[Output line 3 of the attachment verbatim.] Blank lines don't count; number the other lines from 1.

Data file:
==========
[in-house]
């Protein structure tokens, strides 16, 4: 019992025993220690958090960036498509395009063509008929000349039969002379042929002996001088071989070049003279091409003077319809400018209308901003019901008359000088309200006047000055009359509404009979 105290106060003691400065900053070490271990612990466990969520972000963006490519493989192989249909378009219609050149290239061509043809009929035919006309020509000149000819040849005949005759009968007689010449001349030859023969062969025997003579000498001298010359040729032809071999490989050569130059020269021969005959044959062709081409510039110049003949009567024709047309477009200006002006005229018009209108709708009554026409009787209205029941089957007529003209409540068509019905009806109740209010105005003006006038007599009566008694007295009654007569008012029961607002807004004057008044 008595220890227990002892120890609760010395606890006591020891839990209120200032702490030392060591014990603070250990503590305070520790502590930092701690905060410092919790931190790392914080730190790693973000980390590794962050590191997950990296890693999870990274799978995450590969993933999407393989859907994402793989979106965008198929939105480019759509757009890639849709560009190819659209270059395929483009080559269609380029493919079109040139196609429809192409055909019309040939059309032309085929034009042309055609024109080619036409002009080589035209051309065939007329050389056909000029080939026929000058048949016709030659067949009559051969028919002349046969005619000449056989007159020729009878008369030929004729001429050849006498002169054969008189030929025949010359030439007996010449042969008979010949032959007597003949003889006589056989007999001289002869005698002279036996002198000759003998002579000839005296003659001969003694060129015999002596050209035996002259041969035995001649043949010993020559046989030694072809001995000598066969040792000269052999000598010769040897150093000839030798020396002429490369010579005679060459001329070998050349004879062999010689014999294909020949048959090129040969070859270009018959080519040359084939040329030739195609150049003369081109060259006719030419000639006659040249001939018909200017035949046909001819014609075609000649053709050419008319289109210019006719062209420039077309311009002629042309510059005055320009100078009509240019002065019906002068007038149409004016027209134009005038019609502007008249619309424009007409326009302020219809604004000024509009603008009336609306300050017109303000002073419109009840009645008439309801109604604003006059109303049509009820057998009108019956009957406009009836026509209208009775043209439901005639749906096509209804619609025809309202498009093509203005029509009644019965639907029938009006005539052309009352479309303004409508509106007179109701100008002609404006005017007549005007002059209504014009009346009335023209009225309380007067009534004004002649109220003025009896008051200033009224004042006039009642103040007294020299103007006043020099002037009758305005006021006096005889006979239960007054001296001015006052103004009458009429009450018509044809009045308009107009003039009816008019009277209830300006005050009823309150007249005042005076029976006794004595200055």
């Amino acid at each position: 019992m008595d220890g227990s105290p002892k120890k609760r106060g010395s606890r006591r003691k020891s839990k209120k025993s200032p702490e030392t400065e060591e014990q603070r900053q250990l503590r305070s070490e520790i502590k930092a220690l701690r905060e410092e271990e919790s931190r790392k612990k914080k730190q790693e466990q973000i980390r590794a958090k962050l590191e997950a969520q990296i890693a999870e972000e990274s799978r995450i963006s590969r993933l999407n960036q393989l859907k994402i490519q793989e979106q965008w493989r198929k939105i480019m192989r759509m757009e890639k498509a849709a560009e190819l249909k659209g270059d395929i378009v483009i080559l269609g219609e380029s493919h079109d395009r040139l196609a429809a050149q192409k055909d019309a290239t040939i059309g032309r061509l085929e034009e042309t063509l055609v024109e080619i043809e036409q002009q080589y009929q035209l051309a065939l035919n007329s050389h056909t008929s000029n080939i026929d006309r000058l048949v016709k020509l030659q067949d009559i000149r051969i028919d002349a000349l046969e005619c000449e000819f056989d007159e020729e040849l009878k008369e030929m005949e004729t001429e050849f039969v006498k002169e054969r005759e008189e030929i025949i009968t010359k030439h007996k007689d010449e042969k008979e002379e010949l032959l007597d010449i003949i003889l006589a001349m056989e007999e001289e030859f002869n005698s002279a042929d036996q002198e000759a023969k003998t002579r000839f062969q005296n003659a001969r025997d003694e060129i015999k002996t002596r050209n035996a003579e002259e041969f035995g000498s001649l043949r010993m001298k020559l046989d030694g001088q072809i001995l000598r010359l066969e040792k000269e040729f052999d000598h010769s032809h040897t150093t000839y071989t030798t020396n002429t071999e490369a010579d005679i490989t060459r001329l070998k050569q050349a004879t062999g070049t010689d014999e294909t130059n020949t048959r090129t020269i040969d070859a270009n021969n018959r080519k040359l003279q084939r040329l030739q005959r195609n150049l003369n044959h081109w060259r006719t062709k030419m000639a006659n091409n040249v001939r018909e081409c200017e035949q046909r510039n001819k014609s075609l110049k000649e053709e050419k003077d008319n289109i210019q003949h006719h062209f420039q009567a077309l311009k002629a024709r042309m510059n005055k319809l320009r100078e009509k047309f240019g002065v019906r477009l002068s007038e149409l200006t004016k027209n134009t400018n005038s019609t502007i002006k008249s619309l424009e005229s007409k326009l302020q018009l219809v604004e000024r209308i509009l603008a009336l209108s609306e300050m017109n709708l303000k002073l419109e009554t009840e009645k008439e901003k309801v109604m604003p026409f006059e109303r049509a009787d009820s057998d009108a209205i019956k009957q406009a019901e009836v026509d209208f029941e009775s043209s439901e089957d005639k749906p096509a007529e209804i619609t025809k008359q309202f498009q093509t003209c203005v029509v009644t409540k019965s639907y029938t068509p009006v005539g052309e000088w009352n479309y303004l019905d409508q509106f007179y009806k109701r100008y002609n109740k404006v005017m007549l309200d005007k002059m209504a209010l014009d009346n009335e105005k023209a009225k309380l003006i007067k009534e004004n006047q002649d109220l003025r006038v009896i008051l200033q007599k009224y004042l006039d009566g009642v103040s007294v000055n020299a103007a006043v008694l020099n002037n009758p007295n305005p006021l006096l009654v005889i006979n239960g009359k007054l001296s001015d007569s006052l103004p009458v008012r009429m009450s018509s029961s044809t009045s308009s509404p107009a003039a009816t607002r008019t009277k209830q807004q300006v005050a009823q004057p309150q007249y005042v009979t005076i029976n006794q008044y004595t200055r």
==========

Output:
């Amino acid at each position: 019992m008595d220890g227990s105290p002892k120890k609760r106060g010395s606890r006591r003691k020891s839990k209120k025993s200032p702490e030392t400065e060591e014990q603070r900053q250990l503590r305070s070490e520790i502590k930092a220690l701690r905060e410092e271990e919790s931190r790392k612990k914080k730190q790693e466990q973000i980390r590794a958090k962050l590191e997950a969520q990296i890693a999870e972000e990274s799978r995450i963006s590969r993933l999407n960036q393989l859907k994402i490519q793989e979106q965008w493989r198929k939105i480019m192989r759509m757009e890639k498509a849709a560009e190819l249909k659209g270059d395929i378009v483009i080559l269609g219609e380029s493919h079109d395009r040139l196609a429809a050149q192409k055909d019309a290239t040939i059309g032309r061509l085929e034009e042309t063509l055609v024109e080619i043809e036409q002009q080589y009929q035209l051309a065939l035919n007329s050389h056909t008929s000029n080939i026929d006309r000058l048949v016709k020509l030659q067949d009559i000149r051969i028919d002349a000349l046969e005619c000449e000819f056989d007159e020729e040849l009878k008369e030929m005949e004729t001429e050849f039969v006498k002169e054969r005759e008189e030929i025949i009968t010359k030439h007996k007689d010449e042969k008979e002379e010949l032959l007597d010449i003949i003889l006589a001349m056989e007999e001289e030859f002869n005698s002279a042929d036996q002198e000759a023969k003998t002579r000839f062969q005296n003659a001969r025997d003694e060129i015999k002996t002596r050209n035996a003579e002259e041969f035995g000498s001649l043949r010993m001298k020559l046989d030694g001088q072809i001995l000598r010359l066969e040792k000269e040729f052999d000598h010769s032809h040897t150093t000839y071989t030798t020396n002429t071999e490369a010579d005679i490989t060459r001329l070998k050569q050349a004879t062999g070049t010689d014999e294909t130059n020949t048959r090129t020269i040969d070859a270009n021969n018959r080519k040359l003279q084939r040329l030739q005959r195609n150049l003369n044959h081109w060259r006719t062709k030419m000639a006659n091409n040249v001939r018909e081409c200017e035949q046909r510039n001819k014609s075609l110049k000649e053709e050419k003077d008319n289109i210019q003949h006719h062209f420039q009567a077309l311009k002629a024709r042309m510059n005055k319809l320009r100078e009509k047309f240019g002065v019906r477009l002068s007038e149409l200006t004016k027209n134009t400018n005038s019609t502007i002006k008249s619309l424009e005229s007409k326009l302020q018009l219809v604004e000024r209308i509009l603008a009336l209108s609306e300050m017109n709708l303000k002073l419109e009554t009840e009645k008439e901003k309801v109604m604003p026409f006059e109303r049509a009787d009820s057998d009108a209205i019956k009957q406009a019901e009836v026509d209208f029941e009775s043209s439901e089957d005639k749906p096509a007529e209804i619609t025809k008359q309202f498009q093509t003209c203005v029509v009644t409540k019965s639907y029938t068509p009006v005539g052309e000088w009352n479309y303004l019905d409508q509106f007179y009806k109701r100008y002609n109740k404006v005017m007549l309200d005007k002059m209504a209010l014009d009346n009335e105005k023209a009225k309380l003006i007067k009534e004004n006047q002649d109220l003025r006038v009896i008051l200033q007599k009224y004042l006039d009566g009642v103040s007294v000055n020299a103007a006043v008694l020099n002037n009758p007295n305005p006021l006096l009654v005889i006979n239960g009359k007054l001296s001015d007569s006052l103004p009458v008012r009429m009450s018509s029961s044809t009045s308009s509404p107009a003039a009816t607002r008019t009277k209830q807004q300006v005050a009823q004057p309150q007249y005042v009979t005076i029976n006794q008044y004595t200055r």